Oropharynx and Esophagus

In the oropharyngeal phase of swallowing, the animal prehends food and water with teeth and tongue, masticates and mechanically reduces the size of the food particles, forms a bolus at the base of the tongue, and propels the bolus caudally to the cricoesophageal sphincter. The sphincter relaxes and the bolus passes into the cranial esophageal body. Oropharyngeal mechanoreceptors transmit mechanical forces through an afferent neural pathway to the brainstem and efferent neural pathway to induce cricopharyngeal relaxation, esophageal body contraction, and primary esophageal peristalsis. Following swallowing, the cricopharyngeus contracts, pharyngeal muscles relax, and the oropharyngeal phase is repeated until feeding is completed (Fig. 1-8).

Aside from fluid and electrolyte secretion, the major physiologic function of the esophagus is the transport of ingested liquids and solids from the oral cavity to the stomach. Anatomic structures that permit this function are the striated muscle of the cranial esophageal sphincter (cricopharyngeus), the striated and smooth muscle of the esophageal body, and the smooth muscle of the caudal esophageal (gastroesophageal) sphincter. An important species difference between the dog and cat is in the musculature of the esophageal body. The full length of the canine esophageal body is composed of striated muscle, whereas the distal one-third to one-half of the feline esophageal body is composed of smooth muscle. The striated muscle of the cranial esophageal sphincter and esophageal body are innervated by somatic branches (glossopharyngeal, pharyngeal, and recurrent laryngeal) of the vagus nerve arising from the brainstem nucleus ambiguus. The smooth muscle of the esophageal body and caudal esophageal sphincter are innervated by autonomic branches (esophageal) of the vagus nerve arising from the dorsal motor nucleus of the vagus.21,22

Primary peristaltic contractions associated with swallowing are reinforced by a secondary wave of contraction (secondary peristalsis) mediated physiologically by esophageal intraluminal distention. The gastroesophageal sphincter relaxes in advance of the propagated pressure wave to permit food to empty into the stomach. Once the bolus of food has passed into the stomach, the gastroesophageal sphincter resumes its high resting pressure.23,24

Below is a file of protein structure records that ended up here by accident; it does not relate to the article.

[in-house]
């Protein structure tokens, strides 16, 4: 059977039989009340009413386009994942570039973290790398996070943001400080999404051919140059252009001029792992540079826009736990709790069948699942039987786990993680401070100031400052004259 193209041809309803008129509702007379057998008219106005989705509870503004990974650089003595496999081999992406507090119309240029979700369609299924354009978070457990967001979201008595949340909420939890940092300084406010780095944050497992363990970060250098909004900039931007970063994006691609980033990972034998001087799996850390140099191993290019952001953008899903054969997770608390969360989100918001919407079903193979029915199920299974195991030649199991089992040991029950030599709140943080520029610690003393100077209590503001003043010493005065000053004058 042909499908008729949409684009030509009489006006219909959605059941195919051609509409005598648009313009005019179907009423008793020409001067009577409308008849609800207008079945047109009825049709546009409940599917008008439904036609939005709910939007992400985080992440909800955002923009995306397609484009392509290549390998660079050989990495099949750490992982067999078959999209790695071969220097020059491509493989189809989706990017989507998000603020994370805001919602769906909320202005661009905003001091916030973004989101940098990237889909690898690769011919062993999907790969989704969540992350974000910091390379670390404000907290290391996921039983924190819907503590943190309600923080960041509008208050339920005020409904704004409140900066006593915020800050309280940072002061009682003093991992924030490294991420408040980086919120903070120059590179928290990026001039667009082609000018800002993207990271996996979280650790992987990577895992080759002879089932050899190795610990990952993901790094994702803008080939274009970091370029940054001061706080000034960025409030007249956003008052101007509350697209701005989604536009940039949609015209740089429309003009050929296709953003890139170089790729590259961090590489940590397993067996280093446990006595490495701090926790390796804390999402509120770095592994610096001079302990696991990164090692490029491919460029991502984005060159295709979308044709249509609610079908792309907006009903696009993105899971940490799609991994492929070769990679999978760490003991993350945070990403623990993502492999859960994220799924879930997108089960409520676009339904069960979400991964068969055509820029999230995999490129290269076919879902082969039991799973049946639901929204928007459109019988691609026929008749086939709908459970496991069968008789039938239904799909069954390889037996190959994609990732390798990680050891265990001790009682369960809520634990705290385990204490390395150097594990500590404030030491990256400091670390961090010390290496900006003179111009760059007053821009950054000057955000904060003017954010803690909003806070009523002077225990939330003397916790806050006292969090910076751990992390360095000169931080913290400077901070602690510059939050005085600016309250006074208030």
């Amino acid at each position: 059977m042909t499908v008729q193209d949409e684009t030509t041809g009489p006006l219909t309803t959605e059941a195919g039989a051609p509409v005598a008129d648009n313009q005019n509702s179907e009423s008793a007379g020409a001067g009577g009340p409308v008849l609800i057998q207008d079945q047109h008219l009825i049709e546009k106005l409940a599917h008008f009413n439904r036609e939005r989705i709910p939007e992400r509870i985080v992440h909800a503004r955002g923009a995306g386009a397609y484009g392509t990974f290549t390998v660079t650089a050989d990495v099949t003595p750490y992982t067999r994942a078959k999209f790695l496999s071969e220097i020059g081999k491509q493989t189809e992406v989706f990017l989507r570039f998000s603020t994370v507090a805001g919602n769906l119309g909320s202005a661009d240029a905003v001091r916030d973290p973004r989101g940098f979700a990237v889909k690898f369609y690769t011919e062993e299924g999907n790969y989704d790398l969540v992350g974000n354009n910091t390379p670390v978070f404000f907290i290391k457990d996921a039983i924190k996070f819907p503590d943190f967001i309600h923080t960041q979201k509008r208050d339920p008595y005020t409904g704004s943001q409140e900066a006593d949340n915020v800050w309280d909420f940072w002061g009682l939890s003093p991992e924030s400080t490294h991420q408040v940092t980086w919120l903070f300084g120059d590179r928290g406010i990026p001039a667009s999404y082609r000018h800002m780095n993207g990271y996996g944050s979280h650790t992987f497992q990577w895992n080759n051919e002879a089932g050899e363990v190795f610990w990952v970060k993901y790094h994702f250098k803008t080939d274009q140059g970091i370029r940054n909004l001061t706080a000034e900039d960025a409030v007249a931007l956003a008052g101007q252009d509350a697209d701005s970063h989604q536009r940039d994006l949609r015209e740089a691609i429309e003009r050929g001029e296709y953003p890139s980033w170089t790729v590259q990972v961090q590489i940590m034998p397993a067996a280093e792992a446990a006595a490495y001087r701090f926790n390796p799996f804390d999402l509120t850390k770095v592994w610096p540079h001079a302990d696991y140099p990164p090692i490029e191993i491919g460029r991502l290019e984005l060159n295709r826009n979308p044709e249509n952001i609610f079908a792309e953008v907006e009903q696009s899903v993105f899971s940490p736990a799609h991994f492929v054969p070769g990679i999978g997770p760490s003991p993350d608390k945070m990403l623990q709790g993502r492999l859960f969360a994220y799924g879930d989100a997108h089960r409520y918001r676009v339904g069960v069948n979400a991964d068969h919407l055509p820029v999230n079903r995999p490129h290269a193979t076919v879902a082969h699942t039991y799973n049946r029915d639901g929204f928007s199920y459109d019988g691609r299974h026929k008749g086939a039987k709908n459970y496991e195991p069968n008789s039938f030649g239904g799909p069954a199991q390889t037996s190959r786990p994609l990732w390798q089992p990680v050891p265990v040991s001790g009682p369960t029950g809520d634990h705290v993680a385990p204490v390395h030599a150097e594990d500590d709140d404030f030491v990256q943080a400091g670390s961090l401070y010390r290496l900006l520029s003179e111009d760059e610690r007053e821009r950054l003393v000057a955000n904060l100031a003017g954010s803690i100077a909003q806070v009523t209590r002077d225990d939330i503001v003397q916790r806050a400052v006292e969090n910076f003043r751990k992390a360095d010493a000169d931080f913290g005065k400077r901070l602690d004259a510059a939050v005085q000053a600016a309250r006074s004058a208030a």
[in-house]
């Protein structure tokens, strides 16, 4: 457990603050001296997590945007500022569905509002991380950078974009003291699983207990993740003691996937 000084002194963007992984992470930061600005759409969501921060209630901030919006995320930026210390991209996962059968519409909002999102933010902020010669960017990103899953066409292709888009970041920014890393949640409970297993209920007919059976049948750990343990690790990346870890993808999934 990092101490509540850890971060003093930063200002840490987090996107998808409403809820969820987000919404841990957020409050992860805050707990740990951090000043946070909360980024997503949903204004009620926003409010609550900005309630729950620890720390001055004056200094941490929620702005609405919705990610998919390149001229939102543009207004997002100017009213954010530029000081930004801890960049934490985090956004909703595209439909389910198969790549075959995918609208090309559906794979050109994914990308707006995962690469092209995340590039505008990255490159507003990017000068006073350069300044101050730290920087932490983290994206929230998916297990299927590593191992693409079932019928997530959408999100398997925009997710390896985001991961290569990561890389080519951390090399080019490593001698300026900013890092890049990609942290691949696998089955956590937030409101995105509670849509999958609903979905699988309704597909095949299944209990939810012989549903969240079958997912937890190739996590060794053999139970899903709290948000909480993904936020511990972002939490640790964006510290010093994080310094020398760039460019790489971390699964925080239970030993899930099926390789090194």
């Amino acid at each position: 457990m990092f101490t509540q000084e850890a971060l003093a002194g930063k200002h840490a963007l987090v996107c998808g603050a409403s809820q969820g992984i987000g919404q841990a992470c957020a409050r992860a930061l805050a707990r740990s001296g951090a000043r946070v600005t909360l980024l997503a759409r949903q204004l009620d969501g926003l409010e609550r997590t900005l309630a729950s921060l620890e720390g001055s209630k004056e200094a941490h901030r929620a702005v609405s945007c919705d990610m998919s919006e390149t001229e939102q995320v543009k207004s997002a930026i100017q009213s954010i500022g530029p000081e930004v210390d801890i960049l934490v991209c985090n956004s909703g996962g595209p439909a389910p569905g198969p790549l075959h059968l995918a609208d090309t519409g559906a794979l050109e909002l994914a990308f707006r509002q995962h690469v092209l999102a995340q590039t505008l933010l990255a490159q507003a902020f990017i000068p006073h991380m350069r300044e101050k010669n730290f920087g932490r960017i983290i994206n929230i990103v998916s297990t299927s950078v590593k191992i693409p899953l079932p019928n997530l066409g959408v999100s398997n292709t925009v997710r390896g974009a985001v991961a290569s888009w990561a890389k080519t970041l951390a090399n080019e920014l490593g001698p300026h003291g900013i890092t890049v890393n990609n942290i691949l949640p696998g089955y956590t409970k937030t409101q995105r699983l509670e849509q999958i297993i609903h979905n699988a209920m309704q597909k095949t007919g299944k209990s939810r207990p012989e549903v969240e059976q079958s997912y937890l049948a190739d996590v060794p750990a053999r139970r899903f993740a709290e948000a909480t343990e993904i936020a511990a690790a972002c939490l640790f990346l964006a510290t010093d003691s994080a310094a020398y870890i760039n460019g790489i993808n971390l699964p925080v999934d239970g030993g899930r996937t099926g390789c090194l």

Anatomically, the stomach is composed of five distinct components: cardia, fundus, corpus, antrum, and pylorus. Physiologically, the stomach behaves as a two-component structure: a proximal stomach (cardia, fundus, first one-third of the corpus) characterized by slow tonic contractions, and a distal stomach (distal two-thirds of the corpus and antrum) characterized by phasic propagating contractions (Fig. 1-9).25 Slow waves without action potentials give rise to the sustained tonic contractions of the proximal stomach. During swallowing, gastroesophageal sphincter and intragastric pressure decrease to accommodate emptying of solids and liquids. This phenomenon, referred to as receptive relaxation, takes place with each swallow, and as a consequence, large volumes can be accommodated with minimal increases in intragastric pressure. The proximal stomach becomes much less compliant with fundic disease or fundectomy.

A pacemaker site in the proximal fundus of the greater curvature generates action potentials and phasic contractions that propagate from the site of origin circumferentially and distally to the pylorus.26 During feeding, phasic contractions of the distal stomach trigger a repetitive cycle of propulsion, trituration, and retropulsion that progressively reduces the size of the ingesta. Thus, the peristaltic qualities of the distal stomach regulate the emptying of solid particles into the duodenum. Antral disease or antrectomy abolishes this physiologic effect resulting in a “dumping syndrome” as a result of accelerated gastric emptying, nutrient overload in the small intestine, and osmotic diarrhea.

Gastric emptying is regulated by several physiologic parameters, including (a) pyloric resistance and pressure differential between the stomach and duodenum; (b) water content—liquids are emptied more rapidly than solids; (c) nutrient composition—carbohydrates are emptied more rapidly than proteins which, in turn, are emptied more rapidly than lipids; (d) nutrient acidity—delayed at acid or alkaline pH; (e) nutrient osmolality—delayed at high osmolality; and (f) hot or cold temperatures. Duodenal, jejunal, and ileal braking mechanisms also feedback inhibit gastric emptying through activation of mucosal sensory receptors for fatty acids, tryptophan, osmolality, and acid. Intestinal braking mechanisms serve to prolong transit time and nutrient contact time.25